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Family Law - ADOPTION - Consent of natural parents - Practice and procedure - Discovery - Production and inspection of documents -- Appeals

Thursday, February 23, 2017 @ 7:00 PM  


Application by the appellant father to vary an appellate chambers judgment. The father was a citizen of Saudi Arabia living in Canada under an expired student visa. The child was born in 2009. The mother initially denied paternity, listed the father as unknown, and commenced the adoption process. The Director of Adoption became the child’s guardian. In 2010, DNA testing established the father’s parentage. The Director advised the father that the child was placed for prospective adoption. The child resided with the prospective adoptive parents from September 2010 onward. The father commenced a claim for custody and guardianship. In 2014, the first trial resulted in the father obtaining two and one-half hours of supervised contact every six weeks. In 2015, an appeal granted the father co-guardianship with conditions that included a provision for a second trial in the event the parties were unable to agree on parenting arrangements. No agreement was reached and the matter proceeded to trial management. A trial management conference resulted in refusal of the father’s request for specified interim unsupervised parenting time, and further oral and documentary discovery of the Director regarding the prospective adoptive parents. The father appealed on the basis the trial management judge misconstrued the scope of the issues at trial. An appellate chambers judge denied leave to appeal. The father sought variation of the order refusing leave.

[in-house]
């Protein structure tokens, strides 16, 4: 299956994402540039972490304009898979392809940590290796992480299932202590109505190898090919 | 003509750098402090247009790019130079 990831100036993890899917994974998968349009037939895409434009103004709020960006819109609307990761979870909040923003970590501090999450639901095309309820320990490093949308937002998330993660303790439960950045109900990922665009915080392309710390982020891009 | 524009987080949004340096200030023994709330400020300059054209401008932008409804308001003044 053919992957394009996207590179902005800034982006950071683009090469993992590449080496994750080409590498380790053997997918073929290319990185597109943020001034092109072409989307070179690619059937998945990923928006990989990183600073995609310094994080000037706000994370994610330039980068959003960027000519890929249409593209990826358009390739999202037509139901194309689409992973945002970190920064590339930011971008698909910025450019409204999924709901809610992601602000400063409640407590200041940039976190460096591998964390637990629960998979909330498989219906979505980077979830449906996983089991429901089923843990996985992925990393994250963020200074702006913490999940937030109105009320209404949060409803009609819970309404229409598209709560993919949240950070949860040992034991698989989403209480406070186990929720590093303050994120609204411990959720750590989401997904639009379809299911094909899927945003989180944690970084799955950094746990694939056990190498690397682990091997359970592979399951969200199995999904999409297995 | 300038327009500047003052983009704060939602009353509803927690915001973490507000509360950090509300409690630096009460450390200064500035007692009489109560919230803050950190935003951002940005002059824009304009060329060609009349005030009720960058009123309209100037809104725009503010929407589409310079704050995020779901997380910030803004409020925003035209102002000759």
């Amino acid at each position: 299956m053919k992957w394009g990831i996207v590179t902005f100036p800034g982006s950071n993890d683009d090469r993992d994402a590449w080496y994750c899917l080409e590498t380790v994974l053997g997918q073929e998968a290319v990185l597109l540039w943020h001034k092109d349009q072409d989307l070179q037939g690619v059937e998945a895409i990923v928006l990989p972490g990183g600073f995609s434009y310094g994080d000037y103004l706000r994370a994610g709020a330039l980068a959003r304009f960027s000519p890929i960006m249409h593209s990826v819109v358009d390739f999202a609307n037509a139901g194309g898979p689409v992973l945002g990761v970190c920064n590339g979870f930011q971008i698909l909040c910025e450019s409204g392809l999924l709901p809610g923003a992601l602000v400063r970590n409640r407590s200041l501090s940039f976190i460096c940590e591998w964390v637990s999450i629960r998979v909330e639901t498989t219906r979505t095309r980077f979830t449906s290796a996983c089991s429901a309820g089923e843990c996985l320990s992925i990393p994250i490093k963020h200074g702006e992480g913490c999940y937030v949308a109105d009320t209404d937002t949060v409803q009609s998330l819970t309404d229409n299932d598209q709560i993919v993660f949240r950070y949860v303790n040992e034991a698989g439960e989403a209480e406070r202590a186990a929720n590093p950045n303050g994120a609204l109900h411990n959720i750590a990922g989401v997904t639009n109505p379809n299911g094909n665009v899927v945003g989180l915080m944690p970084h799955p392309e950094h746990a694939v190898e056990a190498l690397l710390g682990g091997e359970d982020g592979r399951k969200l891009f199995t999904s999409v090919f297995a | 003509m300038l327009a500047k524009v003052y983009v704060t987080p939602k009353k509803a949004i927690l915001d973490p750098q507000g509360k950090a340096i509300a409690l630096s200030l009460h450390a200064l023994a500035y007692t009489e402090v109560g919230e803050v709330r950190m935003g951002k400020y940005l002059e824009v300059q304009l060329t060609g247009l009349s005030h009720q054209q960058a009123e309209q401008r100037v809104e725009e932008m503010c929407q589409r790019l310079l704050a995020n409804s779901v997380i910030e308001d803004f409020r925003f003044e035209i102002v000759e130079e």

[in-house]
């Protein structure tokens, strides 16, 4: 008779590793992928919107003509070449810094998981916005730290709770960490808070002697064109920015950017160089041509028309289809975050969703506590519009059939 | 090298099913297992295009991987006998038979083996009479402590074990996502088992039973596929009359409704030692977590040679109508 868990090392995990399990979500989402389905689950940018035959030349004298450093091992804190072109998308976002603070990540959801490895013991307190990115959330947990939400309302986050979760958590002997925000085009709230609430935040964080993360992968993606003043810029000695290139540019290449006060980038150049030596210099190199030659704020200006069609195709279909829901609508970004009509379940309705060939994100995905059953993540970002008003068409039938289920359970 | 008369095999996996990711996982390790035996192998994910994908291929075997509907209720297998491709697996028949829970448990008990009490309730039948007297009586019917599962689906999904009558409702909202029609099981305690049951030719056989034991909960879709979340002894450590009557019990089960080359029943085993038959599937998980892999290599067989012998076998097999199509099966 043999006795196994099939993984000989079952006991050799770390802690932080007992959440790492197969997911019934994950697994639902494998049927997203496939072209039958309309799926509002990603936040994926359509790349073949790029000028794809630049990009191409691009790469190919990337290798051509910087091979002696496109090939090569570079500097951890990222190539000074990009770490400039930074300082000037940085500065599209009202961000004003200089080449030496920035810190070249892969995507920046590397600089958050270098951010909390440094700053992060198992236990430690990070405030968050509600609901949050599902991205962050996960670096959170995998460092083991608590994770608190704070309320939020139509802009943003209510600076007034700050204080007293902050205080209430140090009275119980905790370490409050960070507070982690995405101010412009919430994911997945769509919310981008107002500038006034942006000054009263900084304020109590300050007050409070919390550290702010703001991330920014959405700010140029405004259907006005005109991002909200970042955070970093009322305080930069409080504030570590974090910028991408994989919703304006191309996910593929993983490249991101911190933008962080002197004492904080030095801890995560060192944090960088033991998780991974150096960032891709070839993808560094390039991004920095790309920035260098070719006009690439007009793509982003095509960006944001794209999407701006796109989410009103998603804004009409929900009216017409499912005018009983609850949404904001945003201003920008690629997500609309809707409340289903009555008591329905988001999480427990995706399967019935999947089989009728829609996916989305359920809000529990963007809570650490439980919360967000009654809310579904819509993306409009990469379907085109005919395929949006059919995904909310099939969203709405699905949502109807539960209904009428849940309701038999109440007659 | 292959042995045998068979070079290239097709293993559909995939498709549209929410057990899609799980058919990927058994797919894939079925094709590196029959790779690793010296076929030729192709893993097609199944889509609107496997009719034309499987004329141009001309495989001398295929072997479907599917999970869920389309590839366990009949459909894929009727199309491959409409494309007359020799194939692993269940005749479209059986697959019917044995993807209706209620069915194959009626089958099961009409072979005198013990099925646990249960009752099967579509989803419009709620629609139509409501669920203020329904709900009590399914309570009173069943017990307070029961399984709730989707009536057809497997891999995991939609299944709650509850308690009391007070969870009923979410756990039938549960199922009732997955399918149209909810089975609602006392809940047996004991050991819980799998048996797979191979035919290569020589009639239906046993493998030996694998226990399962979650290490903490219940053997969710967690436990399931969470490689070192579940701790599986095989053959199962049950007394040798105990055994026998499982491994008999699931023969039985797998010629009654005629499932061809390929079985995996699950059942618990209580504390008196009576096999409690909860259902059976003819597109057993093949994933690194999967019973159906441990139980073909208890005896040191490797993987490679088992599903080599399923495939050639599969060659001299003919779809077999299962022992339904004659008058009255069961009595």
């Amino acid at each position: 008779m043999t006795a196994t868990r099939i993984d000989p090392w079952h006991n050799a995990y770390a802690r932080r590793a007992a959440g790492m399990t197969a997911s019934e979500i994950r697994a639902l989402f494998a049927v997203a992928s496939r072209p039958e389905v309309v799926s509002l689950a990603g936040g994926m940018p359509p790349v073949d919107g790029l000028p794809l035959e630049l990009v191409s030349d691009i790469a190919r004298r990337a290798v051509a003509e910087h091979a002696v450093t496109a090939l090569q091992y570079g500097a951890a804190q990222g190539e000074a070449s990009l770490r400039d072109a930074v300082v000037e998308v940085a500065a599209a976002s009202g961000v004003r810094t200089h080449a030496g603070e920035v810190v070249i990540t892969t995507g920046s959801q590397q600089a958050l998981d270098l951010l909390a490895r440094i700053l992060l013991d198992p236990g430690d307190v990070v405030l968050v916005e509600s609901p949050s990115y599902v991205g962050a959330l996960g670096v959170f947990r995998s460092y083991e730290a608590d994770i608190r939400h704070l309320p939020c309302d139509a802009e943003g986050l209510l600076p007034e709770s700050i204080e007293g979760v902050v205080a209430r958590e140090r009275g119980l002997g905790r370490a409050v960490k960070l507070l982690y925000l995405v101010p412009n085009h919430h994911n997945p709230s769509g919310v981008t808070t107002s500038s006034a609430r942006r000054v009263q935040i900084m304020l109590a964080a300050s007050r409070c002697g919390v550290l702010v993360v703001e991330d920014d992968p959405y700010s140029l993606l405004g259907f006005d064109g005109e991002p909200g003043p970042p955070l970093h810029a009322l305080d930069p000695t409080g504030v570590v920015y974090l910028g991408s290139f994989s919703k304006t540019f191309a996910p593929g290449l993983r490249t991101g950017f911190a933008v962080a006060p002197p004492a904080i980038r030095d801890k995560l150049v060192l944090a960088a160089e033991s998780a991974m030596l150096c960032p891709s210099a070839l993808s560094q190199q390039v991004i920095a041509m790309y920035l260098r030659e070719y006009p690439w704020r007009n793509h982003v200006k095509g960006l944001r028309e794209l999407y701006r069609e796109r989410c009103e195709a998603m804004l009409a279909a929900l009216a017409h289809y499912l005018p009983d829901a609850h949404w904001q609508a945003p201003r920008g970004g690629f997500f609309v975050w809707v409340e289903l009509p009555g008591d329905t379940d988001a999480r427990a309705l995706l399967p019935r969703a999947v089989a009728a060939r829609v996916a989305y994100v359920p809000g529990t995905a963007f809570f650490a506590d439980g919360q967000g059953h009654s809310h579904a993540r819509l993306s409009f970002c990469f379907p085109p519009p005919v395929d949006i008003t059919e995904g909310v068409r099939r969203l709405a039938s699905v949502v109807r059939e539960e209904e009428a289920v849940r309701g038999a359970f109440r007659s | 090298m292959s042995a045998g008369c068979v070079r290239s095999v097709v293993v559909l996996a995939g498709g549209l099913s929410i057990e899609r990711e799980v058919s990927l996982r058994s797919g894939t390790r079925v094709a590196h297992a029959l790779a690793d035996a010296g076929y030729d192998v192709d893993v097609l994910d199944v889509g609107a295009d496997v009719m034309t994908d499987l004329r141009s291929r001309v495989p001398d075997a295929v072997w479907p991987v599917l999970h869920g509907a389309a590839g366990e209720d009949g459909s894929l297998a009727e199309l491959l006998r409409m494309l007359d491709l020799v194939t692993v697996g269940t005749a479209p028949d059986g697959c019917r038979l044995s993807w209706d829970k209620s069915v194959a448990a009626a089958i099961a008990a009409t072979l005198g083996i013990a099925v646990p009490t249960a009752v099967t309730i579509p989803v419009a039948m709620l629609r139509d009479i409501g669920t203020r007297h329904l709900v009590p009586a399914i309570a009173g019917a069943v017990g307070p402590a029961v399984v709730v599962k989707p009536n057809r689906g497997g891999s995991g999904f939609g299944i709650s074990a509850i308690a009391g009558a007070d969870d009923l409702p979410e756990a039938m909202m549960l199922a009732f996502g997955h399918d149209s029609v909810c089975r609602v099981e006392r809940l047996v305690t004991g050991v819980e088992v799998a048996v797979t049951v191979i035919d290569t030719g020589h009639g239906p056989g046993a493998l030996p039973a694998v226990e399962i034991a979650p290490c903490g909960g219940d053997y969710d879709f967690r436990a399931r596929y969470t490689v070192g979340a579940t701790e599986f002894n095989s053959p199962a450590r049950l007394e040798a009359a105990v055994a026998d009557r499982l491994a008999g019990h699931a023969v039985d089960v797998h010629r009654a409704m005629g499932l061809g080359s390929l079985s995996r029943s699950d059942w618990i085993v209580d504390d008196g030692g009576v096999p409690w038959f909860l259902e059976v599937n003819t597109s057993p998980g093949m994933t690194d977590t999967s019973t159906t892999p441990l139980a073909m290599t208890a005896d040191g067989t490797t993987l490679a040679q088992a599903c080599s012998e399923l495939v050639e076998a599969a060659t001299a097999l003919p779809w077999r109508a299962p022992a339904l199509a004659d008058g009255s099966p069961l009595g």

HELD: Application allowed in part. The order refusing to grant the discovery orders was not a limited appeal order and the chambers judge erred in principle in requiring leave to appeal. The upcoming trial to determine parenting arrangements was ordered pursuant to Rule 10-3(7)(d) of the Supreme Court Family Rules. The trial management discovery ruling thus constituted directions for the conduct of a pre-trial proceeding, from which leave to appeal was not required. No error arose from the refusal to grant leave to appeal the refusal of the father’s request for an interim increase in parenting time. The order under appeal was varied to the extent of declaring the discovery refusal orders were not limited appeal orders.